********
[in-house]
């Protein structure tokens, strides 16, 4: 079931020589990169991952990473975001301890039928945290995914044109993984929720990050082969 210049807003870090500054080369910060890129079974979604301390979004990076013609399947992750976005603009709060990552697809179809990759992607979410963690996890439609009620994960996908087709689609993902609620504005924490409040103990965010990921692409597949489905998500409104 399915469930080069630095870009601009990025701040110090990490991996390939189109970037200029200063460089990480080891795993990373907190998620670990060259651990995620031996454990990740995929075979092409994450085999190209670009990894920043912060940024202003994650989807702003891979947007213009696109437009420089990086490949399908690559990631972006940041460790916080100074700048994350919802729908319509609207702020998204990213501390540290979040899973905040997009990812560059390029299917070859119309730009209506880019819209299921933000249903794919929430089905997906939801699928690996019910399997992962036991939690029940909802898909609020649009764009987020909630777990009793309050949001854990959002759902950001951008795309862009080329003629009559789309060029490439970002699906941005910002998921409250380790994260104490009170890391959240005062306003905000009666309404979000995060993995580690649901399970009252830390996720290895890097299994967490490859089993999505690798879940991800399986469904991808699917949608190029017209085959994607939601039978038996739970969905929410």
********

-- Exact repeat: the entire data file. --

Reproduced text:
[in-house]
């Protein structure tokens, strides 16, 4: 079931020589990169991952990473975001301890039928945290995914044109993984929720990050082969 210049807003870090500054080369910060890129079974979604301390979004990076013609399947992750976005603009709060990552697809179809990759992607979410963690996890439609009620994960996908087709689609993902609620504005924490409040103990965010990921692409597949489905998500409104 399915469930080069630095870009601009990025701040110090990490991996390939189109970037200029200063460089990480080891795993990373907190998620670990060259651990995620031996454990990740995929075979092409994450085999190209670009990894920043912060940024202003994650989807702003891979947007213009696109437009420089990086490949399908690559990631972006940041460790916080100074700048994350919802729908319509609207702020998204990213501390540290979040899973905040997009990812560059390029299917070859119309730009209506880019819209299921933000249903794919929430089905997906939801699928690996019910399997992962036991939690029940909802898909609020649009764009987020909630777990009793309050949001854990959002759902950001951008795309862009080329003629009559789309060029490439970002699906941005910002998921409250380790994260104490009170890391959240005062306003905000009666309404979000995060993995580690649901399970009252830390996720290895890097299994967490490859089993999505690798879940991800399986469904991808699917949608190029017209085959994607939601039978038996739970969905929410």